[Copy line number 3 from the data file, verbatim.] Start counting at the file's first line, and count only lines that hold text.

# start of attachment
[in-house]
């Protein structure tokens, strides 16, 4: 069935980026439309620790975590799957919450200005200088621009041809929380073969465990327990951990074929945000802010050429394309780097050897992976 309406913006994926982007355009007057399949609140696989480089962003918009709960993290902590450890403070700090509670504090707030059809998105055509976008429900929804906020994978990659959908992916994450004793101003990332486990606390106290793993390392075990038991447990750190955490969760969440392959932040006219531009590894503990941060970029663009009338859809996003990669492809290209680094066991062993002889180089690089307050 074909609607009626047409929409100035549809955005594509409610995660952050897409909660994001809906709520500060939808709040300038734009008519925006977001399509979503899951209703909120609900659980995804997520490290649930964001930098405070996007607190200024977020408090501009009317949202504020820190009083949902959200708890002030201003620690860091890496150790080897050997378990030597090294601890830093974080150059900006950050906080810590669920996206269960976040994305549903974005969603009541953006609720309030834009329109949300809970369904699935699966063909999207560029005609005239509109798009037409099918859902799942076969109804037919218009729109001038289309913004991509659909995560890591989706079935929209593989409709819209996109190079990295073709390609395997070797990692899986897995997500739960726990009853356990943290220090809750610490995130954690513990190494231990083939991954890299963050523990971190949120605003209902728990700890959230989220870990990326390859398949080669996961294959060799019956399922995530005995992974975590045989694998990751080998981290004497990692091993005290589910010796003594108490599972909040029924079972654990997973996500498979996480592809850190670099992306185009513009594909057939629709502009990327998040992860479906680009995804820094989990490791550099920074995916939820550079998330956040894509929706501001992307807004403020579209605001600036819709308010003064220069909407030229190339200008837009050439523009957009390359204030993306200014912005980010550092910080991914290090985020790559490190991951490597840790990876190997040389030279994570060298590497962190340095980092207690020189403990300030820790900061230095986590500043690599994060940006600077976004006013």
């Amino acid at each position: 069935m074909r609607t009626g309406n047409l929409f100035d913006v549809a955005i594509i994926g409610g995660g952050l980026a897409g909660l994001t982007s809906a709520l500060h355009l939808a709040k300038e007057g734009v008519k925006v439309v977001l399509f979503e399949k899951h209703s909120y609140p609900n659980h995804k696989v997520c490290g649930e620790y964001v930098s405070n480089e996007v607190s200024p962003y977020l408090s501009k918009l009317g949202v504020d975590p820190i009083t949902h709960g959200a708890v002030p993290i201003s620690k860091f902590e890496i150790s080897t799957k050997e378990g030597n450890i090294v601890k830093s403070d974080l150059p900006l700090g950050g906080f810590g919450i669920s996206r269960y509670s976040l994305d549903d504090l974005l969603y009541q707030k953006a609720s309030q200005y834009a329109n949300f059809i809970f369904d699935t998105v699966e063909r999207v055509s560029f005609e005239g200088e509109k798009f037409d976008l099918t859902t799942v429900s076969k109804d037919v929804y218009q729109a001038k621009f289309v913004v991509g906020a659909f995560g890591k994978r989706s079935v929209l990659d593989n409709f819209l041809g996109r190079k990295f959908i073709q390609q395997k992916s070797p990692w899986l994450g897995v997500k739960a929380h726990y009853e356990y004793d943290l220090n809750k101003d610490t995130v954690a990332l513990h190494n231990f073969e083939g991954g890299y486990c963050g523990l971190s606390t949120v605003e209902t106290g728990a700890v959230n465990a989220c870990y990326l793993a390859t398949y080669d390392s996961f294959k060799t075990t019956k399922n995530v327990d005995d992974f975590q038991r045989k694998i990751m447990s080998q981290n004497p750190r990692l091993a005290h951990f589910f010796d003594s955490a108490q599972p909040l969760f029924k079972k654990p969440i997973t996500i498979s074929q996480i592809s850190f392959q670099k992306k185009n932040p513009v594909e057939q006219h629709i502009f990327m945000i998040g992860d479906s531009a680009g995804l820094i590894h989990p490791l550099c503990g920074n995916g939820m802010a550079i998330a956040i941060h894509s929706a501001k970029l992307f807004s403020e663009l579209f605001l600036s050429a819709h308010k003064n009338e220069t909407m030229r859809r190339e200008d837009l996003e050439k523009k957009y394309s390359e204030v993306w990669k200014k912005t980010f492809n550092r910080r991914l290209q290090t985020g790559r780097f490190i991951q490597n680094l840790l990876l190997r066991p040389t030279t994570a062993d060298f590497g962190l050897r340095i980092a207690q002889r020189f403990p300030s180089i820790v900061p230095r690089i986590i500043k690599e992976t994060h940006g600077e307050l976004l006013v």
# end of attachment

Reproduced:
């Amino acid at each position: 069935m074909r609607t009626g309406n047409l929409f100035d913006v549809a955005i594509i994926g409610g995660g952050l980026a897409g909660l994001t982007s809906a709520l500060h355009l939808a709040k300038e007057g734009v008519k925006v439309v977001l399509f979503e399949k899951h209703s909120y609140p609900n659980h995804k696989v997520c490290g649930e620790y964001v930098s405070n480089e996007v607190s200024p962003y977020l408090s501009k918009l009317g949202v504020d975590p820190i009083t949902h709960g959200a708890v002030p993290i201003s620690k860091f902590e890496i150790s080897t799957k050997e378990g030597n450890i090294v601890k830093s403070d974080l150059p900006l700090g950050g906080f810590g919450i669920s996206r269960y509670s976040l994305d549903d504090l974005l969603y009541q707030k953006a609720s309030q200005y834009a329109n949300f059809i809970f369904d699935t998105v699966e063909r999207v055509s560029f005609e005239g200088e509109k798009f037409d976008l099918t859902t799942v429900s076969k109804d037919v929804y218009q729109a001038k621009f289309v913004v991509g906020a659909f995560g890591k994978r989706s079935v929209l990659d593989n409709f819209l041809g996109r190079k990295f959908i073709q390609q395997k992916s070797p990692w899986l994450g897995v997500k739960a929380h726990y009853e356990y004793d943290l220090n809750k101003d610490t995130v954690a990332l513990h190494n231990f073969e083939g991954g890299y486990c963050g523990l971190s606390t949120v605003e209902t106290g728990a700890v959230n465990a989220c870990y990326l793993a390859t398949y080669d390392s996961f294959k060799t075990t019956k399922n995530v327990d005995d992974f975590q038991r045989k694998i990751m447990s080998q981290n004497p750190r990692l091993a005290h951990f589910f010796d003594s955490a108490q599972p909040l969760f029924k079972k654990p969440i997973t996500i498979s074929q996480i592809s850190f392959q670099k992306k185009n932040p513009v594909e057939q006219h629709i502009f990327m945000i998040g992860d479906s531009a680009g995804l820094i590894h989990p490791l550099c503990g920074n995916g939820m802010a550079i998330a956040i941060h894509s929706a501001k970029l992307f807004s403020e663009l579209f605001l600036s050429a819709h308010k003064n009338e220069t909407m030229r859809r190339e200008d837009l996003e050439k523009k957009y394309s390359e204030v993306w990669k200014k912005t980010f492809n550092r910080r991914l290209q290090t985020g790559r780097f490190i991951q490597n680094l840790l990876l190997r066991p040389t030279t994570a062993d060298f590497g962190l050897r340095i980092a207690q002889r020189f403990p300030s180089i820790v900061p230095r690089i986590i500043k690599e992976t994060h940006g600077e307050l976004l006013v």